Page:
Fossil Record 20(2): 215-238, doi: 10.5194/fr-20-215-2017
The fossil history of pseudoscorpions (Arachnida: Pseudoscorpiones)
expand article infoDanilo Harms, Jason A. Dunlop§
‡ Zoological Museum, Center of Natural History, University of Hamburg, Hamburg, Germany§ Museum für Naturkunde, Leibniz Institute for Evolution and Biodiversity Science, Invalidenstrasse 43, 10115 Berlin, Germany
Open Access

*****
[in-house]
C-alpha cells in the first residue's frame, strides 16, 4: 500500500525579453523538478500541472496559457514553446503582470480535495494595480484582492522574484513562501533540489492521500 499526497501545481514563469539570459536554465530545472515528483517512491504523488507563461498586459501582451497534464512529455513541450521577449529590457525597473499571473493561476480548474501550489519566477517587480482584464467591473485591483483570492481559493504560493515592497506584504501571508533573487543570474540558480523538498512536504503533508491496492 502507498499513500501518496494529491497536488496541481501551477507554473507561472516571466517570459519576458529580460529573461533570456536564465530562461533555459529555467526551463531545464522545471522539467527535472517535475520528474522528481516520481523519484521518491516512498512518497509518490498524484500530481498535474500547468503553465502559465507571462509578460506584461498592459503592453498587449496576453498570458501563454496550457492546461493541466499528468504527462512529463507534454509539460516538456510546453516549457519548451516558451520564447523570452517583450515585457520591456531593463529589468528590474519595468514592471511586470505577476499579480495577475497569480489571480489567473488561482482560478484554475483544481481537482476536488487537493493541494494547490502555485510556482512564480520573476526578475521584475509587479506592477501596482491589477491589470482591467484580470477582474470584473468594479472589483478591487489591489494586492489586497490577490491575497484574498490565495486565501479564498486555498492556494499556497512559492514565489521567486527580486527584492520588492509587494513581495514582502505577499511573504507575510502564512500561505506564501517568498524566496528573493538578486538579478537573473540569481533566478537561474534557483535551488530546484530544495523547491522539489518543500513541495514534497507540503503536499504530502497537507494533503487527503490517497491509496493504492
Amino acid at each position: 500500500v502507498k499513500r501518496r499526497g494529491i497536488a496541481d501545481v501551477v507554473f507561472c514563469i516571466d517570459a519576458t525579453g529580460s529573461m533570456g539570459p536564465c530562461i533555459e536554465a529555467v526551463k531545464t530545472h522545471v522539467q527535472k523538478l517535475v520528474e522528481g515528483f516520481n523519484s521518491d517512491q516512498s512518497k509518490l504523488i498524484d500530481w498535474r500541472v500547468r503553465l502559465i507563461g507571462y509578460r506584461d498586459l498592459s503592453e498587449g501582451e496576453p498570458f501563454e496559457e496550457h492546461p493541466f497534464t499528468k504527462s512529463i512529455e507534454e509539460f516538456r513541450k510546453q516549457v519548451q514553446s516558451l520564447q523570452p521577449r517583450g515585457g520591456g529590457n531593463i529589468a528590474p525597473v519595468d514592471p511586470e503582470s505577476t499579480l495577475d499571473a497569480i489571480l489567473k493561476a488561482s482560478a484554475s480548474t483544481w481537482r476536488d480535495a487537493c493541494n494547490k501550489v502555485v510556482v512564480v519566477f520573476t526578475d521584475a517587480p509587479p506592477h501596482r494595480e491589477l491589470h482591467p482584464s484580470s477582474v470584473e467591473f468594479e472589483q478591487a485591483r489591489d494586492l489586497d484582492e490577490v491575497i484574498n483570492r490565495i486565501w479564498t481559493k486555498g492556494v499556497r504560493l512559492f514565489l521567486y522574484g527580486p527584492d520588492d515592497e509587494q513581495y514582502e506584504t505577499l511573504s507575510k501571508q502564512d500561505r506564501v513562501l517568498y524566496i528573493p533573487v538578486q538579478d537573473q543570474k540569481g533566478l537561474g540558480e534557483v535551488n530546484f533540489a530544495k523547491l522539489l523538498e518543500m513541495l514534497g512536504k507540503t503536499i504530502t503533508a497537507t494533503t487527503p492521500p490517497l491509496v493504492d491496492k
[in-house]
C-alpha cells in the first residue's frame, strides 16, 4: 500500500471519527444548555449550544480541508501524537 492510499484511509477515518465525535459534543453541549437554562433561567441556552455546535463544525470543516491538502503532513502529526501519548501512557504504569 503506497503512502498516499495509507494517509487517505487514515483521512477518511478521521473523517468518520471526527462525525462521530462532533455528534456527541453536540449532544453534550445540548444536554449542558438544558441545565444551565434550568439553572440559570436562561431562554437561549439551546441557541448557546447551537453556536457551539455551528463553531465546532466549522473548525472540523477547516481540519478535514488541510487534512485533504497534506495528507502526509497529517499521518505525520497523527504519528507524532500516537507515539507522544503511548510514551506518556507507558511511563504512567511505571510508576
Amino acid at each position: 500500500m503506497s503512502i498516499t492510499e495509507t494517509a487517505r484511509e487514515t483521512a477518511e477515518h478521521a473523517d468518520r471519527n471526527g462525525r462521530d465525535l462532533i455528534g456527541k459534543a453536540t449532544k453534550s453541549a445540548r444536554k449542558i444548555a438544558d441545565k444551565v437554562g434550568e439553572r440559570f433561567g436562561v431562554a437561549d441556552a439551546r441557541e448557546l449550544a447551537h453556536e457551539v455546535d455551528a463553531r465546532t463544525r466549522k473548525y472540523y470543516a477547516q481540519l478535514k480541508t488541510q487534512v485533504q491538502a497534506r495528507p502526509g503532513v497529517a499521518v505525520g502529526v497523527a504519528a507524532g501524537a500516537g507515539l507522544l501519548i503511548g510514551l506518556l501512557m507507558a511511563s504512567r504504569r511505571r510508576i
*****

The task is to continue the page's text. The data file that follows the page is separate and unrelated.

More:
Pseudoscorpions, given their resemblance to scorpions, have attracted human attention sincethe time of Aristotle, although they are much smaller and lackthe sting and elongated tail. These arachnids have a long evolutionaryhistory but their origins and phylogenetic affinities are still beingdebated. Here, we summarise their fossil record based on a comprehensivereview of the literature and data contained in other sources. Pseudoscorpionsare one of the oldest colonisers of the land, with fossils known since theMiddle Devonian (ca. 390 Ma). The only arachnid orders with an olderfossil record are scorpions, harvestmen and acariform mites, plus two extinctgroups. Pseudoscorpions do not fossilise easily, and records from theMesozoic and Cenozoic consist almost exclusively of amber inclusions. MostMesozoic fossils come from Archingeay and Burmese ambers (Late Cretaceous)and those from the Cenozoic are primarily from Eocene Baltic amber, althoughadditional fossils from, for example, Miocene Dominican and Mexicanambers, are known. Overall, 16 of the 26 families of living pseudoscorpions have beendocumented from fossils and 49 currently valid species are recognised in theliterature. Pseudoscorpions represent a case of morphological stasis and eventhe Devonian fossils look rather modern. Indeed, most amber fossils arecomparable to Recent groups despite a major gap in the fossil record ofalmost 250 Myr. Baltic amber inclusions indicate palaeofauna inhabitingmuch warmer climates than today and point to climatic shifts in centralEurope since the Eocene. They also indicate that some groups (e.g. Feaellidaeand Pseudogarypidae) had much wider Eocene distributions. Theirpresent-day occurrence is relictual and highlights past extinctionevents. Faunas from younger tropical amber deposits (e.g. Dominican and Mexicanamber) are comparable to Recent ones. Generally, there is a strong bias inthe amber record towards groups that live under tree bark, whereas those fromlitter habitats are underrepresented. We also discuss challenges ininterpreting fossils: their cryptic morphology warranting novel techniques ofmorphological reconstruction, the massive gap in the fossil record betweenthe Palaeozoic and Mesozoic, and problems with the classification of(historically) old amber material. Finally, we discuss aspects of thepalaeoecology and biology of the fossils compared with the Recent fauna, suchas phoresy.